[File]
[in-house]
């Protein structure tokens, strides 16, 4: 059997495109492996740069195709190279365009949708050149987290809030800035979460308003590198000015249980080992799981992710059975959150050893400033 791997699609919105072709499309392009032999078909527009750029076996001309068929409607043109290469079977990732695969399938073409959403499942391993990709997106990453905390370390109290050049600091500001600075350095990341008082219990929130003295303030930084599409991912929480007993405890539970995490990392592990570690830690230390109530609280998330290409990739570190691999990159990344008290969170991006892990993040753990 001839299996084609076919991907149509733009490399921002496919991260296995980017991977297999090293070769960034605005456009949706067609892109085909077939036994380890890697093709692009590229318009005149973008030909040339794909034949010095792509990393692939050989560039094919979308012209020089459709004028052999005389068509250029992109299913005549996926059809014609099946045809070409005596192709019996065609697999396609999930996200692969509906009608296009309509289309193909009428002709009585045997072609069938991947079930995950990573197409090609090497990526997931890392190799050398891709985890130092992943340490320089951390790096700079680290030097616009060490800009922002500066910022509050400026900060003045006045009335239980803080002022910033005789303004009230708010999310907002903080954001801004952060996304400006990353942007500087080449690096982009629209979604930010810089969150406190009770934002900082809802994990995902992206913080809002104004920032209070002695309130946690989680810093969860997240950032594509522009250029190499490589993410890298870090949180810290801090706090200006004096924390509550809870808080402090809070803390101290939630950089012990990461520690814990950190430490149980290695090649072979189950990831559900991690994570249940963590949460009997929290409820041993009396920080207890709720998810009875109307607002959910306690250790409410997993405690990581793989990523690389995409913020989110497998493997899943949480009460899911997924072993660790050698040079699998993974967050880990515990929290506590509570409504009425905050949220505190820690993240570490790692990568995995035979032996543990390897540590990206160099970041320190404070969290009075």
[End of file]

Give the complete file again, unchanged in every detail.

[in-house]
């Protein structure tokens, strides 16, 4: 059997495109492996740069195709190279365009949708050149987290809030800035979460308003590198000015249980080992799981992710059975959150050893400033 791997699609919105072709499309392009032999078909527009750029076996001309068929409607043109290469079977990732695969399938073409959403499942391993990709997106990453905390370390109290050049600091500001600075350095990341008082219990929130003295303030930084599409991912929480007993405890539970995490990392592990570690830690230390109530609280998330290409990739570190691999990159990344008290969170991006892990993040753990 001839299996084609076919991907149509733009490399921002496919991260296995980017991977297999090293070769960034605005456009949706067609892109085909077939036994380890890697093709692009590229318009005149973008030909040339794909034949010095792509990393692939050989560039094919979308012209020089459709004028052999005389068509250029992109299913005549996926059809014609099946045809070409005596192709019996065609697999396609999930996200692969509906009608296009309509289309193909009428002709009585045997072609069938991947079930995950990573197409090609090497990526997931890392190799050398891709985890130092992943340490320089951390790096700079680290030097616009060490800009922002500066910022509050400026900060003045006045009335239980803080002022910033005789303004009230708010999310907002903080954001801004952060996304400006990353942007500087080449690096982009629209979604930010810089969150406190009770934002900082809802994990995902992206913080809002104004920032209070002695309130946690989680810093969860997240950032594509522009250029190499490589993410890298870090949180810290801090706090200006004096924390509550809870808080402090809070803390101290939630950089012990990461520690814990950190430490149980290695090649072979189950990831559900991690994570249940963590949460009997929290409820041993009396920080207890709720998810009875109307607002959910306690250790409410997993405690990581793989990523690389995409913020989110497998493997899943949480009460899911997924072993660790050698040079699998993974967050880990515990929290506590509570409504009425905050949220505190820690993240570490790692990568995995035979032996543990390897540590990206160099970041320190404070969290009075």